Waiilatpu Massacre

The Columbia River, where the ships that stopped at Fort Vancouver anchored

The bank of the mighty Columbia River off Fort Vancouver, where the ships anchored

With a little luck and a lot of hard work, my book, The HBC Brigades: Culture, Conflict, and the Perilous Journeys of the Fur Trade, will be published by Ronsdale Press in May, 2024. You may order or pre-order the book here: 

From my first book, The Pathfinder, I post the brief introduction to the 1847 measles epidemic in the Columbia district and New Caledonia [British Columbia], that eventually resulted in the massacre of the missionaries at Waiilatpu, near Fort Nez Perces. This is an incident that changed history in many different ways: British Columbia’s history as well as that of old Oregon Territory.

Measles began to sicken a few Dakelh around the fort [Fort Alexandria], and Anderson took the precaution of teaching the chiefs how to treat the illness. In January 1848, a few women and children inside the fort took to their beds, and two weeks later the houses were crowded with the sick. By the end of the month, everyone at Fort Alexandria had recovered, but all around the fort the Dakelh succumbed to the virulent epidemic that spread rapidly.

In mid-February, Anderson learned that every man at Kamloops had been laid low by the measles, and 35 Natives had died. At Fort Colvile, 100 Natives were dead, but Anderson believed these reports were exaggerated. They were not. The measles epidemic had begun months earlier in the Columbia district, and the results had severe implications for all the posts west of the Rocky Mountains.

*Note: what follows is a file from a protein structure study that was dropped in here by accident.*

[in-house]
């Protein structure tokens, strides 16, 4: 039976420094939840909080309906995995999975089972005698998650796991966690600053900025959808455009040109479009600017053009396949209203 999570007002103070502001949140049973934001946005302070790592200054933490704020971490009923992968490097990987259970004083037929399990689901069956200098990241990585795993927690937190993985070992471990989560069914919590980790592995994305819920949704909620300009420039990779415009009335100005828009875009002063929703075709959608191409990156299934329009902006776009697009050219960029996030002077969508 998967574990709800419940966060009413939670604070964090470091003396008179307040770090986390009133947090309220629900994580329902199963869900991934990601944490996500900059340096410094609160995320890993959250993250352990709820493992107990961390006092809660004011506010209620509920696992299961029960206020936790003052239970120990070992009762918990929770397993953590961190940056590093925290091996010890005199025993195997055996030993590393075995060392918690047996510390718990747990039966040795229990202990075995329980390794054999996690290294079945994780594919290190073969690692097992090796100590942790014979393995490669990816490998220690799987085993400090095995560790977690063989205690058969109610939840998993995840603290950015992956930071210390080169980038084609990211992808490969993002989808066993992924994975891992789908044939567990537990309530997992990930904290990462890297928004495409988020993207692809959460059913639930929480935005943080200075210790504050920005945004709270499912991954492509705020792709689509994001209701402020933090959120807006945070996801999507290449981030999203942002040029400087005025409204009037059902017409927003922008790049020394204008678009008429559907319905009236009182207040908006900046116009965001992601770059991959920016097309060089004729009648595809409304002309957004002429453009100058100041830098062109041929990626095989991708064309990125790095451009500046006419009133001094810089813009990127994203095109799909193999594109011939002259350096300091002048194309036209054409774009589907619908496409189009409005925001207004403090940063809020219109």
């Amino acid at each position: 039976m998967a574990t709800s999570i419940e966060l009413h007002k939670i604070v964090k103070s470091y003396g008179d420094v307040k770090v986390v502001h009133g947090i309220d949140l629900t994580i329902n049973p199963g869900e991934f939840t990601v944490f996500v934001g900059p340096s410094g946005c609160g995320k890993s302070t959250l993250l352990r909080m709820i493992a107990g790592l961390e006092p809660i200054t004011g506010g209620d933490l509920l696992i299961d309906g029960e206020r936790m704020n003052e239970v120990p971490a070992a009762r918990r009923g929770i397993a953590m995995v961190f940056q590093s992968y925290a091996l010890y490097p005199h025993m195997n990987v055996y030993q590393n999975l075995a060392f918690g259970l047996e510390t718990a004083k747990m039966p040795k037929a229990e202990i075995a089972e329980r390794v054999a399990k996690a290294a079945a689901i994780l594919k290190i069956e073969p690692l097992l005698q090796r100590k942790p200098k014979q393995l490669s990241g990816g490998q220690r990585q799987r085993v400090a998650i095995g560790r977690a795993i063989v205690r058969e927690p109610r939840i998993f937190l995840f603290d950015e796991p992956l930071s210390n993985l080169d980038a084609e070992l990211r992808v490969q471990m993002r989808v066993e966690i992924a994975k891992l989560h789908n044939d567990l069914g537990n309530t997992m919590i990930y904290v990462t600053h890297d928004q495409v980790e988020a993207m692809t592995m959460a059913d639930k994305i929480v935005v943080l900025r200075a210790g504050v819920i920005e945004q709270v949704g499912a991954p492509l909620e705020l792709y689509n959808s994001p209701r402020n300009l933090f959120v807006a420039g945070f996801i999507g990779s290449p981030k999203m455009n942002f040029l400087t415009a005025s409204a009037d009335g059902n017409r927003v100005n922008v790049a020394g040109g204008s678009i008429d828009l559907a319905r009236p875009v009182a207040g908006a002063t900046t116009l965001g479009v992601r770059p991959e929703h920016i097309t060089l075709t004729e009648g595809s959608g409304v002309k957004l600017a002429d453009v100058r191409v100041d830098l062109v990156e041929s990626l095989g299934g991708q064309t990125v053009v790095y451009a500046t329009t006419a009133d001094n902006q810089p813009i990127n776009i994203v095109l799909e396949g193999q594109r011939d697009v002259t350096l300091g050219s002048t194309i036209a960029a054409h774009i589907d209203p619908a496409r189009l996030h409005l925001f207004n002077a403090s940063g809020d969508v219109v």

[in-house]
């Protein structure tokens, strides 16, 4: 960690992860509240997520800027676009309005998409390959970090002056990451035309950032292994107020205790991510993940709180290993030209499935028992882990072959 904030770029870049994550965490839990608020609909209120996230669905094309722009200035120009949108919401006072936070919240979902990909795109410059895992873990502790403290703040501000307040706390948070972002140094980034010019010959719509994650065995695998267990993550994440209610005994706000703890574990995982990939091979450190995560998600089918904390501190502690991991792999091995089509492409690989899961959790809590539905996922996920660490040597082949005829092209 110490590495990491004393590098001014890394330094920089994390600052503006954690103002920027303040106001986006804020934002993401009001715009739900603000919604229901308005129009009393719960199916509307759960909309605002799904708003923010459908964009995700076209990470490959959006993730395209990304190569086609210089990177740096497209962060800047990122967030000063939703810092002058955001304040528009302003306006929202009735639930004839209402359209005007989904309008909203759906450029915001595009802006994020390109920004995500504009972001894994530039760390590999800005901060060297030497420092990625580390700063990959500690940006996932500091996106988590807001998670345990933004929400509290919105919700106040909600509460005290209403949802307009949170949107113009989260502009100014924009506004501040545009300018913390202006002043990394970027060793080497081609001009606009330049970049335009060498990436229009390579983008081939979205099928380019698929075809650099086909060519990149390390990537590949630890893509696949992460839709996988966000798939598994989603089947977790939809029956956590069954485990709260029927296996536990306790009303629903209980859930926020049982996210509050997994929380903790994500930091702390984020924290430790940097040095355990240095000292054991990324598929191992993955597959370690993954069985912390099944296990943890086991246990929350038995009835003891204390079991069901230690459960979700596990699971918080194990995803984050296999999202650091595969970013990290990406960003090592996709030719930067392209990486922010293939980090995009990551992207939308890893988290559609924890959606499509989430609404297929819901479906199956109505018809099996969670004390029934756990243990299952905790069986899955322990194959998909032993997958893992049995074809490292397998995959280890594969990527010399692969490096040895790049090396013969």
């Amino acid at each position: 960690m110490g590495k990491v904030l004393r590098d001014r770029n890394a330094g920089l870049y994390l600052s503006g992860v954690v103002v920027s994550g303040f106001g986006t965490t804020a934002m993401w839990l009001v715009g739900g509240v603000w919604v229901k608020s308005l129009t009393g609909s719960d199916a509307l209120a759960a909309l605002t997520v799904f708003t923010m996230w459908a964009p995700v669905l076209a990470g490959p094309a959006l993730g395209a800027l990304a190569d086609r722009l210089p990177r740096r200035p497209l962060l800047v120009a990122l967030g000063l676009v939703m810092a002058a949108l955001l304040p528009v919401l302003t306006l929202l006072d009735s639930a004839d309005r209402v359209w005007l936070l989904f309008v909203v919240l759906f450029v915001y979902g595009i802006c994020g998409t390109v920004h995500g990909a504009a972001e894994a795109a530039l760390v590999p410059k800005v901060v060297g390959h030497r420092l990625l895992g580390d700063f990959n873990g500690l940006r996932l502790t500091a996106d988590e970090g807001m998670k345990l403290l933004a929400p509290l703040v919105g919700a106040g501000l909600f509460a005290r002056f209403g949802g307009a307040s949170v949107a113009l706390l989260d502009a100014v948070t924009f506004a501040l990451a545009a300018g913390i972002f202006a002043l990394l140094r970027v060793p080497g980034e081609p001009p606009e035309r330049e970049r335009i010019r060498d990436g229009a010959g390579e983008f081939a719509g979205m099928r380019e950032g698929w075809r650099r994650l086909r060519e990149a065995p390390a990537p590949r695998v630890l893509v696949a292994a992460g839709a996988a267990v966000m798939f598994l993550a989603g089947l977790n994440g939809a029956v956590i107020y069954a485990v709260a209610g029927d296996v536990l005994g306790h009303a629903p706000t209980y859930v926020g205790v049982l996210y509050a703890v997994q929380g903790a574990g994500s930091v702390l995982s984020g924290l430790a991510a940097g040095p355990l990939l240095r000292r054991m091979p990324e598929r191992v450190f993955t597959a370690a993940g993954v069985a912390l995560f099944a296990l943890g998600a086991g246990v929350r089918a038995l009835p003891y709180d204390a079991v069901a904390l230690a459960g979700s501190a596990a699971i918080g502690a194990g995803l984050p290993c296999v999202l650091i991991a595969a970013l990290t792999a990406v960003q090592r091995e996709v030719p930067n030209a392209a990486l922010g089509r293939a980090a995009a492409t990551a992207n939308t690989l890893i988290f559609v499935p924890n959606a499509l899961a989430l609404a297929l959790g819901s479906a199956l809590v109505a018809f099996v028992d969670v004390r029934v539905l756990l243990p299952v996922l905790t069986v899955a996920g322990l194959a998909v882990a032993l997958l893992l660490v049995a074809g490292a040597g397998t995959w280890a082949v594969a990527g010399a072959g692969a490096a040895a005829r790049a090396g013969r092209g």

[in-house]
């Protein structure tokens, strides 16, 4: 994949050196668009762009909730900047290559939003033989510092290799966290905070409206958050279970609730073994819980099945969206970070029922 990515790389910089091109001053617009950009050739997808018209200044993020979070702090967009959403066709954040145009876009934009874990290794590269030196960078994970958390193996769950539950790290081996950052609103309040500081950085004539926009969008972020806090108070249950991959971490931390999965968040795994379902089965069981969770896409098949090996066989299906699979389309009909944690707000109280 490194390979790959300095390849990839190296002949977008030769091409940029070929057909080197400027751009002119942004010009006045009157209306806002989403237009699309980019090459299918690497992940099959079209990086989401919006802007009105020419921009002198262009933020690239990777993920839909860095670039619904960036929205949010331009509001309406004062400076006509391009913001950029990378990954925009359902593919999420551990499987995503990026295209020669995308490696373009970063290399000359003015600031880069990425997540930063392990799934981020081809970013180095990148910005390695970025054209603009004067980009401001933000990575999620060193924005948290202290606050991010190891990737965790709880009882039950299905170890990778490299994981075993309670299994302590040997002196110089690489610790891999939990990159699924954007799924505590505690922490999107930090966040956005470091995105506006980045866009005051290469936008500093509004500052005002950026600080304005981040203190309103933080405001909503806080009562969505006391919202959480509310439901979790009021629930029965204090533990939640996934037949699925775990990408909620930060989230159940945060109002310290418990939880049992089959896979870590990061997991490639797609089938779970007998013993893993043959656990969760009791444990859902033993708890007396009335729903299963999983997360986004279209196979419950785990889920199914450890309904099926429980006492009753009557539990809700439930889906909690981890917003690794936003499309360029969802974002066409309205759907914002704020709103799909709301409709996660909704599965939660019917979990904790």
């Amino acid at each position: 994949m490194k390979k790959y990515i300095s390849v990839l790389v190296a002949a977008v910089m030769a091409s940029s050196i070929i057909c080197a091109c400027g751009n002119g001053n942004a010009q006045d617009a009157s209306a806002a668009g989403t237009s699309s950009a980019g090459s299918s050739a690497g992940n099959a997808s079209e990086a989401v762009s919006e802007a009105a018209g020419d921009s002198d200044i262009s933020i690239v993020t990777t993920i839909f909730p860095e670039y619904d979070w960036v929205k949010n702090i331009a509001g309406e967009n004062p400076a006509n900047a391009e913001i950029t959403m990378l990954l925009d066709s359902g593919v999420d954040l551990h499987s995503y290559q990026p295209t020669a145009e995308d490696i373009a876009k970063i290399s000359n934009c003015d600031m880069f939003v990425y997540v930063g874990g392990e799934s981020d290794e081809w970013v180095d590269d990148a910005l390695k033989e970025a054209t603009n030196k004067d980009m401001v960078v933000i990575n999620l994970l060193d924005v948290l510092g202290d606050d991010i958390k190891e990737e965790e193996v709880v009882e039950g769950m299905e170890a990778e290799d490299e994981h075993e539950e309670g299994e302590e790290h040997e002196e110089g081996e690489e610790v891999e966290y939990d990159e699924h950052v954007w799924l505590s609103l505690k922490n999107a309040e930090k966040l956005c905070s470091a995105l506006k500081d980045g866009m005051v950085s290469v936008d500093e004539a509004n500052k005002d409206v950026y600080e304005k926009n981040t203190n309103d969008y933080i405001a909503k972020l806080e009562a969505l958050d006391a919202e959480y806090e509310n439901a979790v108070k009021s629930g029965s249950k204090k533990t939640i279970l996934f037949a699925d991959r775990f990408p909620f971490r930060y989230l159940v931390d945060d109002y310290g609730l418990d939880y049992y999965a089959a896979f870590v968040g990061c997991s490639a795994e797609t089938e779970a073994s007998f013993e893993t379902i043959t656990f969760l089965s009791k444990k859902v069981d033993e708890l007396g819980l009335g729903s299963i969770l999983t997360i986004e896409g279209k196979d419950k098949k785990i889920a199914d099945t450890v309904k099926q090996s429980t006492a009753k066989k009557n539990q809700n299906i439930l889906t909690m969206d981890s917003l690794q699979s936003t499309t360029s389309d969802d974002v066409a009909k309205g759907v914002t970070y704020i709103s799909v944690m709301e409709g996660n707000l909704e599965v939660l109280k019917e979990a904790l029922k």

The measles arrived in the Columbia district with Walla Walla chief’s Peu-Peu-Mox-Mox’s trading expedition, which returned from Sutter’s Fort, California, in summer 1847. Dysentery appeared at about the same time, introduced by the American emigrants who traveled in via the Oregon Trail. The two diseases spread through the district and thousands of Indians were sickened and killed by measles, or dysentery, or a combination of the two.

For more information on this infestation, see: https://nancymargueriteanderson.com/measles-1847/

On his return home with the York Factory Express in October 1847, Thomas Lowe saw the effects of the diseases, but he did not know what the end result would be. Here are some excerpts from his journals. I begin with his arrival at Fort Nez Perces [Walla Walla, WA].

Sunday 14th Novr. 1847. Arrived at Fort Nez Perces after breakfast, and Mr. [William] McBean gave us a salute of 7 guns. Here we found the Measles very prevalent, the Indians were dying in great numbers…

Wednesday 17th. Reached the Chutes early this morning, and succeeded in getting the boats and pieces across with our eight men & only about a dozen Indians, most of them being sick…

Friday 19th. Reached the Cascades in time for breakfast. Found about 70 waggons of American Immigrants there…